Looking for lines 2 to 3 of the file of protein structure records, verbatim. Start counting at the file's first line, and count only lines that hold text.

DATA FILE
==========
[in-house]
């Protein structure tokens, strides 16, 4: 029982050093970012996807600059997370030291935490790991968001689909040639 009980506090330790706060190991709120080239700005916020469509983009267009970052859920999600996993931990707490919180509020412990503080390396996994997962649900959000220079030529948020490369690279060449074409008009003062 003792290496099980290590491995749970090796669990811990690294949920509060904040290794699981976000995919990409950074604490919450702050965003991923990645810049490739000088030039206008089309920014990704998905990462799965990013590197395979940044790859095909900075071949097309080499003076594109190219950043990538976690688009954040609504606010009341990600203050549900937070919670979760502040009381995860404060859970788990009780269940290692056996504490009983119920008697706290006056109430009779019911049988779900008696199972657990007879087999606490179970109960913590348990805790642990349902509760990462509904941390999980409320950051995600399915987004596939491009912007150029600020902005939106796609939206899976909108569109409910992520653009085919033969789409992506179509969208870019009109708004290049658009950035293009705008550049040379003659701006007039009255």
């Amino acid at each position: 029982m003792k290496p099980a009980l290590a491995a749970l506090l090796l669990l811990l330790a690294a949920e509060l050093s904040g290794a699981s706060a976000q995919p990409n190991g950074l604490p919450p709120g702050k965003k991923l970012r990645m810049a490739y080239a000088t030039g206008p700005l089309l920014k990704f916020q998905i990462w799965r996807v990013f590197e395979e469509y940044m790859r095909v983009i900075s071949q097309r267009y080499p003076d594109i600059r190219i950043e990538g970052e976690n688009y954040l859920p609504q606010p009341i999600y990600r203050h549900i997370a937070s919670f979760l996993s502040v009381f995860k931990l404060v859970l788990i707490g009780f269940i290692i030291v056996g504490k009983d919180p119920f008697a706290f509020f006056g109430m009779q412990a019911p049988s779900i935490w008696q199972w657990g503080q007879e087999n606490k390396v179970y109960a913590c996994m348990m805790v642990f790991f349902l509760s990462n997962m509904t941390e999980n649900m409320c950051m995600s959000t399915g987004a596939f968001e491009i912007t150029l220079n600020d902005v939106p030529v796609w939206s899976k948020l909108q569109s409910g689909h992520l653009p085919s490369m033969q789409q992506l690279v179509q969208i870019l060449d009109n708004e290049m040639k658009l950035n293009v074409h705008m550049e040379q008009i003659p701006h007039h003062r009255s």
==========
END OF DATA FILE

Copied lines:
């Protein structure tokens, strides 16, 4: 029982050093970012996807600059997370030291935490790991968001689909040639 009980506090330790706060190991709120080239700005916020469509983009267009970052859920999600996993931990707490919180509020412990503080390396996994997962649900959000220079030529948020490369690279060449074409008009003062 003792290496099980290590491995749970090796669990811990690294949920509060904040290794699981976000995919990409950074604490919450702050965003991923990645810049490739000088030039206008089309920014990704998905990462799965990013590197395979940044790859095909900075071949097309080499003076594109190219950043990538976690688009954040609504606010009341990600203050549900937070919670979760502040009381995860404060859970788990009780269940290692056996504490009983119920008697706290006056109430009779019911049988779900008696199972657990007879087999606490179970109960913590348990805790642990349902509760990462509904941390999980409320950051995600399915987004596939491009912007150029600020902005939106796609939206899976909108569109409910992520653009085919033969789409992506179509969208870019009109708004290049658009950035293009705008550049040379003659701006007039009255």
């Amino acid at each position: 029982m003792k290496p099980a009980l290590a491995a749970l506090l090796l669990l811990l330790a690294a949920e509060l050093s904040g290794a699981s706060a976000q995919p990409n190991g950074l604490p919450p709120g702050k965003k991923l970012r990645m810049a490739y080239a000088t030039g206008p700005l089309l920014k990704f916020q998905i990462w799965r996807v990013f590197e395979e469509y940044m790859r095909v983009i900075s071949q097309r267009y080499p003076d594109i600059r190219i950043e990538g970052e976690n688009y954040l859920p609504q606010p009341i999600y990600r203050h549900i997370a937070s919670f979760l996993s502040v009381f995860k931990l404060v859970l788990i707490g009780f269940i290692i030291v056996g504490k009983d919180p119920f008697a706290f509020f006056g109430m009779q412990a019911p049988s779900i935490w008696q199972w657990g503080q007879e087999n606490k390396v179970y109960a913590c996994m348990m805790v642990f790991f349902l509760s990462n997962m509904t941390e999980n649900m409320c950051m995600s959000t399915g987004a596939f968001e491009i912007t150029l220079n600020d902005v939106p030529v796609w939206s899976k948020l909108q569109s409910g689909h992520l653009p085919s490369m033969q789409q992506l690279v179509q969208i870019l060449d009109n708004e290049m040639k658009l950035n293009v074409h705008m550049e040379q008009i003659p701006h007039h003062r009255s």